Isolation: a big fat metaphor

I was watching a Browns game the other day and one of the players got a penalty for making a rude gesture.  In the NFL, safety equipment and rules almost prevent players from hurting each other, and they definitely proscribe them from expressing themselves.  They're isolated.  (Unsportsmanlike conduct, my ass.  Sports is an emotional activity.  If I were down on that field, I'd be swearing the air blue.  Until I got a bone broken.)

Your commute to work in a car:  ditto.  We're in boxes, isolated, held apart by hardware and laws.  It's more than a little dehumanizing.  I find myself stereotyping and disrespecting my fellow drivers in ways I never would face-to-face.  The escalation of safety equipment in modern cars makes you feel invulnerable - my 2004 economy car has eight airbags.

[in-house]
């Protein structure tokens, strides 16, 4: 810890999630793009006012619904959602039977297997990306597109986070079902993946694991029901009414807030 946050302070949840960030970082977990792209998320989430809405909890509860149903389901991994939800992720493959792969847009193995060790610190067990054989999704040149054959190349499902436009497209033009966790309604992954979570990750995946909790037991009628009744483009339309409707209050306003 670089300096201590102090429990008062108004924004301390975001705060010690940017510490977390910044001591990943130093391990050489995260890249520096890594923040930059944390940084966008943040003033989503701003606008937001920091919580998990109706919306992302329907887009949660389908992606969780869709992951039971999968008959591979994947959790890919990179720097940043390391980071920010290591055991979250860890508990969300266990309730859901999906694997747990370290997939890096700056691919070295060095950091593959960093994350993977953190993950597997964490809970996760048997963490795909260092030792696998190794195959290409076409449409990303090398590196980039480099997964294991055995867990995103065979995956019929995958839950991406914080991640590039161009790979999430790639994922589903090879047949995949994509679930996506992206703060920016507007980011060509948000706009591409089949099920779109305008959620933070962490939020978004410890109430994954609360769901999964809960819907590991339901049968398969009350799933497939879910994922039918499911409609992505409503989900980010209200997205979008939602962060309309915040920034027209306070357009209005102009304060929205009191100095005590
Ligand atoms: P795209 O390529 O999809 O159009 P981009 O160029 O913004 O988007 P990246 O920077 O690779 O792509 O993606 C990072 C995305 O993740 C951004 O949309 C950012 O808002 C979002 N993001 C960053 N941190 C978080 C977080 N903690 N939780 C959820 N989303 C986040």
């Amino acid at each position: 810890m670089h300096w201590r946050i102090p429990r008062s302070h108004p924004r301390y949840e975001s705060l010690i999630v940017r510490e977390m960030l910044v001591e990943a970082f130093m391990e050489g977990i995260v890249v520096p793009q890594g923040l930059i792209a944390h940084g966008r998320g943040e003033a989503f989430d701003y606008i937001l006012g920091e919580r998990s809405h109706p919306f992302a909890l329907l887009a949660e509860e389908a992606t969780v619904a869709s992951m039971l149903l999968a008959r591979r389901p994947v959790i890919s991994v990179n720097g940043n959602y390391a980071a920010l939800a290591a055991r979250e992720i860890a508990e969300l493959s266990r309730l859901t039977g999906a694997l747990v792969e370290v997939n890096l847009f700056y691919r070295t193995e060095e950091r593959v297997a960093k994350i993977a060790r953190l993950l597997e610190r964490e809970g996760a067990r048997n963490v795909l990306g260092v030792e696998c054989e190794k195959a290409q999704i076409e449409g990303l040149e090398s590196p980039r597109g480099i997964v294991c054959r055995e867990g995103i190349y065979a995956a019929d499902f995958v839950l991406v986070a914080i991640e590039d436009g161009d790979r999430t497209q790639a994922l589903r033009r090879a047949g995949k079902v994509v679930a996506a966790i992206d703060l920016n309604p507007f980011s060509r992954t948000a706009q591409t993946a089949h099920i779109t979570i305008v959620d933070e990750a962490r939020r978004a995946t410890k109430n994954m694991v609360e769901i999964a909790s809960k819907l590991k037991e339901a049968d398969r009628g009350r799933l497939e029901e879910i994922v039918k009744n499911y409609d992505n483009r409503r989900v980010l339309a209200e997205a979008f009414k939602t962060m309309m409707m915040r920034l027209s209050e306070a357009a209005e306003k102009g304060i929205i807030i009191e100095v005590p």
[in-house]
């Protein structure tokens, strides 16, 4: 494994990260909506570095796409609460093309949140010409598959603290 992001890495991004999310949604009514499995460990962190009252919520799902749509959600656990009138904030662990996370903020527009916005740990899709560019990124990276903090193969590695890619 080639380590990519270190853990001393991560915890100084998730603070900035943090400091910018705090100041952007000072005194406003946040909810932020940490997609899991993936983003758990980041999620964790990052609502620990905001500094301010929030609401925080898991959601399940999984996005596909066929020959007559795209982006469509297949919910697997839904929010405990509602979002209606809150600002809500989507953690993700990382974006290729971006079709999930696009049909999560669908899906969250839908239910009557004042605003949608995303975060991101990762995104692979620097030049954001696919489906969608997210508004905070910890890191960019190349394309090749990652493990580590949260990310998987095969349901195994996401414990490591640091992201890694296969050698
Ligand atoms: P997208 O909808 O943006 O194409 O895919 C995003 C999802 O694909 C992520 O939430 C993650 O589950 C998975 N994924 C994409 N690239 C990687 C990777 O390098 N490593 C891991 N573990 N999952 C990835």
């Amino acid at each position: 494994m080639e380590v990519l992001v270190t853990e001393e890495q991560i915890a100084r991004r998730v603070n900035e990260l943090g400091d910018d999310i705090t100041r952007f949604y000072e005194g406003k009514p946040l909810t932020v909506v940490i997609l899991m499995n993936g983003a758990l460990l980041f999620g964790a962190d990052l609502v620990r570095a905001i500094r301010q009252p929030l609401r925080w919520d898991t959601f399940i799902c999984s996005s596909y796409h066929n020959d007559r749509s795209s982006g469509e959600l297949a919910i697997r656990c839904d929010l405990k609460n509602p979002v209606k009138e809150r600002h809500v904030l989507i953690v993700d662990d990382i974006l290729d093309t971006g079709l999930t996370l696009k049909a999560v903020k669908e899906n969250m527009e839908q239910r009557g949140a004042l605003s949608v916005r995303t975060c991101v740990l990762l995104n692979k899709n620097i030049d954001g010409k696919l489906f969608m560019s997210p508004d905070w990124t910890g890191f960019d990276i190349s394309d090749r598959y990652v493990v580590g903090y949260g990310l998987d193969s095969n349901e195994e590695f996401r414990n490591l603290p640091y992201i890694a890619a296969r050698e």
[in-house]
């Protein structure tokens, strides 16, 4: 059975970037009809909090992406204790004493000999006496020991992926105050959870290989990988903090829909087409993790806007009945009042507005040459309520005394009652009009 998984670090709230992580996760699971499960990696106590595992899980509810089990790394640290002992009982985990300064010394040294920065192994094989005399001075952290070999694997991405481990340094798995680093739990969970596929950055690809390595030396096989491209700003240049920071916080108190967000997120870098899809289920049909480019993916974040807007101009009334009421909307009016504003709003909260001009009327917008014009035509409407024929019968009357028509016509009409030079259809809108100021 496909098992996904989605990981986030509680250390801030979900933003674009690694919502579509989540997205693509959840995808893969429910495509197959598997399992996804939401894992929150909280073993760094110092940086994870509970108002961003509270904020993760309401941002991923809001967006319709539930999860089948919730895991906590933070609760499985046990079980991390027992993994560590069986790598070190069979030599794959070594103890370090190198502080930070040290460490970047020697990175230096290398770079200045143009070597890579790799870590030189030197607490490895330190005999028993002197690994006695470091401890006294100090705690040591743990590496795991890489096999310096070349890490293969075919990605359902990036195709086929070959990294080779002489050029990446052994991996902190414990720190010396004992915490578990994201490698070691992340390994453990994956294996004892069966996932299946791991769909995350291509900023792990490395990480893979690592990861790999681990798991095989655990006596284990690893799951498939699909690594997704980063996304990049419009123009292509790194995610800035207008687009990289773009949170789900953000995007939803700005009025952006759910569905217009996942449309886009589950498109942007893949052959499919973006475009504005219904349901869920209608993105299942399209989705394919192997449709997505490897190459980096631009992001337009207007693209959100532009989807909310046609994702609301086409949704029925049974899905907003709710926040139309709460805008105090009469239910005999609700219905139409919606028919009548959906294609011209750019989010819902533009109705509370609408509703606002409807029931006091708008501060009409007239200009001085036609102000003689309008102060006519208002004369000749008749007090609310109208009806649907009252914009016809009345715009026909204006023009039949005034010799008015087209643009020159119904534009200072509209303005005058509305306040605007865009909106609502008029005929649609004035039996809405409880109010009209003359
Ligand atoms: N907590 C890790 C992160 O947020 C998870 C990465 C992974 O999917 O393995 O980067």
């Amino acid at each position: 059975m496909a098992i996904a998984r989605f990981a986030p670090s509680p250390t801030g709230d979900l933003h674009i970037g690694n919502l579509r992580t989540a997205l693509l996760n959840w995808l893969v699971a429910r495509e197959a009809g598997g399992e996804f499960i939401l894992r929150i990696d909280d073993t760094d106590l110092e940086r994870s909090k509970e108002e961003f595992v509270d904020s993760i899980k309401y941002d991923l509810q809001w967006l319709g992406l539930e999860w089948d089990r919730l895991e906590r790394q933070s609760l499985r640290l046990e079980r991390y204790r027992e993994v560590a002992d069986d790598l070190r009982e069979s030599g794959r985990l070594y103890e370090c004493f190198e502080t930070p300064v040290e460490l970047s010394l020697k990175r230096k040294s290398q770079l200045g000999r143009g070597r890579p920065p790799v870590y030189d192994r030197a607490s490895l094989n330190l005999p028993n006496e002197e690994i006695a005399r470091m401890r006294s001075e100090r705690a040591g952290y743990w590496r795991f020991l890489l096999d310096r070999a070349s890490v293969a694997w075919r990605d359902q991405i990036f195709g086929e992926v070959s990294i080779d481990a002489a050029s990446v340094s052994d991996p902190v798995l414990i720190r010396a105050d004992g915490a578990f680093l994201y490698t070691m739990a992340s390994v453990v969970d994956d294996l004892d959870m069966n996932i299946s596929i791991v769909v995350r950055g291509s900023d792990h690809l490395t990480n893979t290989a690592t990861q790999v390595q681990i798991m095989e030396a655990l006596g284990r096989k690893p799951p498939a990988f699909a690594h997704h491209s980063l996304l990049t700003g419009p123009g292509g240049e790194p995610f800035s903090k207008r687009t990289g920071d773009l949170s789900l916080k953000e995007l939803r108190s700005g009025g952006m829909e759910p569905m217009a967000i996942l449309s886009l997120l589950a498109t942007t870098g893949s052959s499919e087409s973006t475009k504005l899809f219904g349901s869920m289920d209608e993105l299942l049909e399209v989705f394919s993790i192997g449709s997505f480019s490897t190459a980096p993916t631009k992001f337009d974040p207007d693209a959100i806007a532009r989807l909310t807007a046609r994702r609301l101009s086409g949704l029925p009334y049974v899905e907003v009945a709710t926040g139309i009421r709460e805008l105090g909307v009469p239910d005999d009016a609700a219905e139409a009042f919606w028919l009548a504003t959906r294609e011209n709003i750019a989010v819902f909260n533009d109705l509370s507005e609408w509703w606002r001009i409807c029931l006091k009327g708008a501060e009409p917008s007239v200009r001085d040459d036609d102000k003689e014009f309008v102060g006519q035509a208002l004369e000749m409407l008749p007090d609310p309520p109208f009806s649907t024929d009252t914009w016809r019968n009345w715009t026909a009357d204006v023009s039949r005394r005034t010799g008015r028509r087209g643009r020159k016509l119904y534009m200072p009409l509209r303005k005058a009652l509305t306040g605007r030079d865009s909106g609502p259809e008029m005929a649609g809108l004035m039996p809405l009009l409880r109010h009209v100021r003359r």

Exception 1:  the experience of driving a small convertible.  You cannot help but be in touch with your surroundings.  A few months ago my wife bought a Miata, and driving it home from Michigan to Cleveland was a revelation.  The roar of a semi mere feet from a 2500-lb car is unforgettable.  To be honest, it made me feel alive.

Exception 2:  the Dutch experiment with removing all signs and markings from the roads of a town.  How would you feel about driving around without the safety net of speed limit signs and police cruisers to keep other drivers from endangering you?  It turns out that what happened in Holland was that drivers signaled their intentions, made eye contact, and generally watched out for each other and for pedestrians.  They negotiated their own rights of way.  Nobody got penalties for making rude gestures; there was no system to rebel against.  Everybody wants to get where they're going safely, and they made it happen.

(Bonus points:  what conclusion am I trying to get you to draw by not telling you the "moral of the story" in this post?)